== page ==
In 2004 he reached his first international success, taking the bronze medal at the World Indoor Championships, in Budapest, clocking 46.30. Outdoors he joined the international circuit for the first time, collecting wins at the Norwich Union Grand Prix in Gateshead, in late June, and in San Sebastian, Spain, in early July, along with a runner-up finish at the Super Grand Prix, in Madrid, where he produced his season's best of 44.80. He also competed in the Olympic Games for the first time, reaching the semi-finals.
Kikaya began the 2005 season with a national record of 20.56 in the 200, and followed up with five wins in six races in the 400, dipping under 45 seconds twice for the first time in his career --44.91 in Heusden and 44.81 at Oslo's Bislett Games, both victories. But again he could not move on from the semi-finals at the World Championships, in Helsinki.
In the meantime, he completed his studies in three years, earning a degree in Sociology with a minor in French.
In 2006, Kikaya finally found the consistency he had been seeking. Skipping the indoor season, he opened outdoors with victories in four of his first five races, and after a fifth place finish at the Gaz de France meeting, in Paris, followed up with a near-PB 44.66 victory in the B race at Rome's Golden Gala, the last time he would be relegated to a B race. After a victory in Madrid's Super Grand Prix, he equalled his 44.53 national record in Stockholm, finishing second to World and Olympic champion Jeremy Wariner. After a brief break, he captured the African title in Mauritius.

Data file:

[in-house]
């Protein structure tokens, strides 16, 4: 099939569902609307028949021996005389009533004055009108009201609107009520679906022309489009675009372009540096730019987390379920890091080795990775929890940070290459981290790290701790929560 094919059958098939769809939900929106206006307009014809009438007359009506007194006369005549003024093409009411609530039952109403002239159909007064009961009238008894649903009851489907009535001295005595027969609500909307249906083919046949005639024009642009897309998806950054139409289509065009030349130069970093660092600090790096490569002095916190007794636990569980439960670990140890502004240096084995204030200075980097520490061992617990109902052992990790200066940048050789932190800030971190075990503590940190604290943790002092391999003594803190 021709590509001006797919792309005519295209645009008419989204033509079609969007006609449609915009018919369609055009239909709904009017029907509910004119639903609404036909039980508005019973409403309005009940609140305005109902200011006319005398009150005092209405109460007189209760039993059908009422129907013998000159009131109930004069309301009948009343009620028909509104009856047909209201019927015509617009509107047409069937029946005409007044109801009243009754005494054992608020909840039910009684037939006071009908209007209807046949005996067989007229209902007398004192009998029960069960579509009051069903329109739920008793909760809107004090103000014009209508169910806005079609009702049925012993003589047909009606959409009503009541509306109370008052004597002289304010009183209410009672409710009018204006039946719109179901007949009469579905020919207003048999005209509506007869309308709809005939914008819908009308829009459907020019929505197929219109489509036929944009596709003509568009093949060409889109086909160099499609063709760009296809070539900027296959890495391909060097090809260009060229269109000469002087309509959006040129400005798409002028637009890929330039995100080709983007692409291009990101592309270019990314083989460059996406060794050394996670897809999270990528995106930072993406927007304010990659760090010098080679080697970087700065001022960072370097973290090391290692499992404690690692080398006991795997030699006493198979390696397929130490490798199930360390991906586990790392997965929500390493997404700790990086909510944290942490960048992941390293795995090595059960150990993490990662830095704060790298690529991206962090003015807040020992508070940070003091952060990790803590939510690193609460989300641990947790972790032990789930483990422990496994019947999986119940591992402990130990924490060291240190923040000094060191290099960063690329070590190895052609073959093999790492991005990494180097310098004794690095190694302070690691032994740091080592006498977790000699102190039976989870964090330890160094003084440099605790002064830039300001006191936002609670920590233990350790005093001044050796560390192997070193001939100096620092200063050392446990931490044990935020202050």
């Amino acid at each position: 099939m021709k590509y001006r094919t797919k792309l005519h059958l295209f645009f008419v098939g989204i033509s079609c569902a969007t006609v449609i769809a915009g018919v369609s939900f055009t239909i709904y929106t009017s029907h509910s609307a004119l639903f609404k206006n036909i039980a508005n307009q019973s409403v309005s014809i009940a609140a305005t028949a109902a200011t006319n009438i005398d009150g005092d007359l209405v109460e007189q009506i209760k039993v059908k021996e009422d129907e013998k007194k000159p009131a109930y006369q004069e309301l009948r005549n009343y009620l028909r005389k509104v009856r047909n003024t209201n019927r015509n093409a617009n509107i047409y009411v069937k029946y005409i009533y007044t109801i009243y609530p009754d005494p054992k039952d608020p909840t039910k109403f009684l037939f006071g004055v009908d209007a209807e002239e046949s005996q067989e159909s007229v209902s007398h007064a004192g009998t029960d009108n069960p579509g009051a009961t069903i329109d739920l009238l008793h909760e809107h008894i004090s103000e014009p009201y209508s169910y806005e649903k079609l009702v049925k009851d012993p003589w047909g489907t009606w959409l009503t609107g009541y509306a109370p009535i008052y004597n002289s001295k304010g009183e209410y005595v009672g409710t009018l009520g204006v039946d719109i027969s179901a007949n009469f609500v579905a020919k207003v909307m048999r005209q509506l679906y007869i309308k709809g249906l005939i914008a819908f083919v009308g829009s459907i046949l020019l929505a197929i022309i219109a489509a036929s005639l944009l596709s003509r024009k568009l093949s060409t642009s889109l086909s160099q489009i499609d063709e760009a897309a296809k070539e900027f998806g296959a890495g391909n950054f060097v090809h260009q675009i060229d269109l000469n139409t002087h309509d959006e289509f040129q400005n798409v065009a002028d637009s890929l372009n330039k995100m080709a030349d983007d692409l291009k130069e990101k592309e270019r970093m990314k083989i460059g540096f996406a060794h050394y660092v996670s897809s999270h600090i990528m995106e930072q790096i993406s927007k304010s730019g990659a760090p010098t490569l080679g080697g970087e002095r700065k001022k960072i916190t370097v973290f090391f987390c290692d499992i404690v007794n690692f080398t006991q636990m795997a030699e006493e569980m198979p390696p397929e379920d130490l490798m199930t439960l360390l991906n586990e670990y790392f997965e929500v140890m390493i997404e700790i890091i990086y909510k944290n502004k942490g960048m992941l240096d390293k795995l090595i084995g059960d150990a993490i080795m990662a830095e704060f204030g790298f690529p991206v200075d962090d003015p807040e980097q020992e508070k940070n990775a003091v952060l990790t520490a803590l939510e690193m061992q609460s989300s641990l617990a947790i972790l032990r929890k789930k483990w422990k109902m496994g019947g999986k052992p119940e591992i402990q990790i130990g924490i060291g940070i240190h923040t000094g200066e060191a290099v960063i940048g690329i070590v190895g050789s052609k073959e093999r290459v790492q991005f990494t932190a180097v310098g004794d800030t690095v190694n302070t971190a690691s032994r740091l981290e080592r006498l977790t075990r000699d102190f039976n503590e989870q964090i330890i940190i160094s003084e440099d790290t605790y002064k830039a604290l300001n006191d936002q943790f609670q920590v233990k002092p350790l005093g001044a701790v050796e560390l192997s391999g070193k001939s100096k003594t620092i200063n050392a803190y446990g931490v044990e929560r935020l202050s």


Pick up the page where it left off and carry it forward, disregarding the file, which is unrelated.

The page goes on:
“I went there to collect the title and win the first medal for Congo,” he said. “Apart from the war that the Congo is known for, the medal was there for people to focus on something else. So that was good. This medal put me on the map there. And put the government’s attention to support me as a potential medallist in the World Championships or Olympics for Congo.”